Our intent was to again offer a different feature set that our Forefront helmet. On Trail
Smith did good work with the overall fit of the Rover. How well a helmet molds to any one person’s head is always going to vary. Smith, however, ticks off the core basics with the Rover.
To wit, the X-Static padding is comfortable and the VaporFit retention system offers a wide range of adjustment via solid clicks of a dial that’s easy to fiddle with, even when you are wearing gloves and your digital dexterity isn’t anything to brag about.
I do, however, have one sore spot in the comfort department—the plastic webbing of the VaporFit harness has two tightly-radiused corners that, on particularly long rides, rub me the wrong way. The picture at right shows what I mean here. This may simply be a bald-guy issue. If I had hair, it probably wouldn’t have been a problem whatsoever. Indeed, on cold days when I wore a skull cap, I didn’t notice it at all. But if you are lacking hair back there, it’s something to consider.
The Forefront’s aesthetics have always been a love or hate kind of thing. The Rover, with it’s cleaner silhouette, will likely appeal to a broader audience. There is, as mentioned earlier, less rear coverage to be had with the Rover than with most all-mountain/enduro half-shells these days. Whether or not that matters to you is a personal call. I like the sleek look, but have personally grown accustomed to having more of a foam mullet cascading down towards my shoulders.
Smith absolutely nailed ventilation with the Rover. There are very few helmets on the market that do a better job of channeling air over your scalp. The massive, sculpted vents get much of the credit here, but the lack of Koroyd also helps. Koroyd may offer a kind of enhanced energy absorption, but the mat of thermowelded straws tend to block airflow—that was always my one gripe with the Forefront.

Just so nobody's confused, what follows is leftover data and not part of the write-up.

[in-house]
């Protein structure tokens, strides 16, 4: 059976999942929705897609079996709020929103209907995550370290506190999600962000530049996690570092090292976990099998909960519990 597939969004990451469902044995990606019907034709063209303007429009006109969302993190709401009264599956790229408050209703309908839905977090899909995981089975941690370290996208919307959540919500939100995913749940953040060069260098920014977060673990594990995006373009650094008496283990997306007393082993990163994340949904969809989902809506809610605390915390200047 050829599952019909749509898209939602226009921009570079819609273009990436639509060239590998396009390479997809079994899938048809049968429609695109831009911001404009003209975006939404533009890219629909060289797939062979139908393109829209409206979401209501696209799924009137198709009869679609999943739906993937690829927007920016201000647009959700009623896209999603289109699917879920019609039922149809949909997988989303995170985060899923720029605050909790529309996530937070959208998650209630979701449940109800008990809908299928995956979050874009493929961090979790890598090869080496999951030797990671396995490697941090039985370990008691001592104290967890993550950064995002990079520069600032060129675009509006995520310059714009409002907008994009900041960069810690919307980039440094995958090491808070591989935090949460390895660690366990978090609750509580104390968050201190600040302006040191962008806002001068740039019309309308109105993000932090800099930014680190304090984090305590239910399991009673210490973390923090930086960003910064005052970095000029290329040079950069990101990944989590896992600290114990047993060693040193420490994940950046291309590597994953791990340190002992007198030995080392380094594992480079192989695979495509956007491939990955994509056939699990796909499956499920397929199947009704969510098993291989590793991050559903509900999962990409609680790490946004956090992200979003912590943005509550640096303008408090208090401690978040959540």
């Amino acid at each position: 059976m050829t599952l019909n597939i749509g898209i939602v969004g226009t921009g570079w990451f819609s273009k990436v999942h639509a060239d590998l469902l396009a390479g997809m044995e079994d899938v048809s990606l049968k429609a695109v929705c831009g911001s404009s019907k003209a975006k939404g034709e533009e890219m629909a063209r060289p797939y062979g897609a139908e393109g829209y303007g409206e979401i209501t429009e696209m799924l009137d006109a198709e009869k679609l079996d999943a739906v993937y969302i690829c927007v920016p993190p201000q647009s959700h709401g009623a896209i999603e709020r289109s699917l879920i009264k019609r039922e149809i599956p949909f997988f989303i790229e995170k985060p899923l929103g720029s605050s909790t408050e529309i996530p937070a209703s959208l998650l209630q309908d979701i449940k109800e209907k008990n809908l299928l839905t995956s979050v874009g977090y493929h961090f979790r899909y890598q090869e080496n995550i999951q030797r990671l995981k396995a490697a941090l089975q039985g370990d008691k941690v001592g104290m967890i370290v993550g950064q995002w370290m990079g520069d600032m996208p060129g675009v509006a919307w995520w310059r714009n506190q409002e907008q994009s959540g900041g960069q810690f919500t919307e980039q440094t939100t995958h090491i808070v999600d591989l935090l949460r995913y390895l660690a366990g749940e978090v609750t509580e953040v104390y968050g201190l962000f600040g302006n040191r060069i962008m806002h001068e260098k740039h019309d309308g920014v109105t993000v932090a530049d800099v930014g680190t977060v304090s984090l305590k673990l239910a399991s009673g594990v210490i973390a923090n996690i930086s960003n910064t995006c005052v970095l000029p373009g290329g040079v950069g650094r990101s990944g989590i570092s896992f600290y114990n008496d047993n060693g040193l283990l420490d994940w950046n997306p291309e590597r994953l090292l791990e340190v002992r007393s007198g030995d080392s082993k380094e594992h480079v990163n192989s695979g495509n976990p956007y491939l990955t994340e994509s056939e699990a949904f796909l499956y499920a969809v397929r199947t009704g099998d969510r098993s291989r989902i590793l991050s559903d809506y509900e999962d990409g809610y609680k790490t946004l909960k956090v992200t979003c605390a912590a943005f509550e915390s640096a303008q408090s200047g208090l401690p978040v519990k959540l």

The relatively sparse use of Koroyd here means that airflow isn’t hampered here at all. So, there’s two ways to look at the limited use of Koroyd on this helmet: If you want the maximum benefit of the material, go with the Forefront. If you ride in hot areas or are simply a fan of cooler lids, but you still want some of Koroyd’ protective value, the Rover is the better choice.
Finally, there’s the visor: Its lack of a tilt option didn’t bother me on descents. Smith’s done a good job of finding the right angle to fix this thing at. I never found myself actually wanting to ratchet the thing up when riding with sunglasses. The visor also works well with goggles in place. However, if you feel like giving the goggles a break (say on a climb), the lack of visor adjustability means you can’t perch the goggles up on the forehead section of the helmet. That’s a shame because the Rover is otherwise a great choice for goggle-loving riders; the shell’s shape meshes perfectly with goggle straps. Bottom line—a tilting visor is simply the kind of feature that should show up on any helmet at this price point.
Speaking of price point, you might notice that I’m listing a different price on the Rover than what’s been previously published elsewhere—that’s because Smith just lopped $30 USD off the sticker price for both the MIPS and non-MIPS versions. Given the recent debuts of more wallet-friendly helmets, such as the Giro Chronicle and Specialized Ambush Comp, the Rover's new price is a move in the right direction.Pinkbike's Take:
|The Rover is a solid choice for riders who want a well-executed, highly-breathable lid. At $120 (non MIPS) I'm not expecting a ton of bells and whistlers, such as helmet camera or light mounts, goggle clips and so forth. That said, the lack of visor adjustability might be a sore spot with some riders. - Vernon Felton|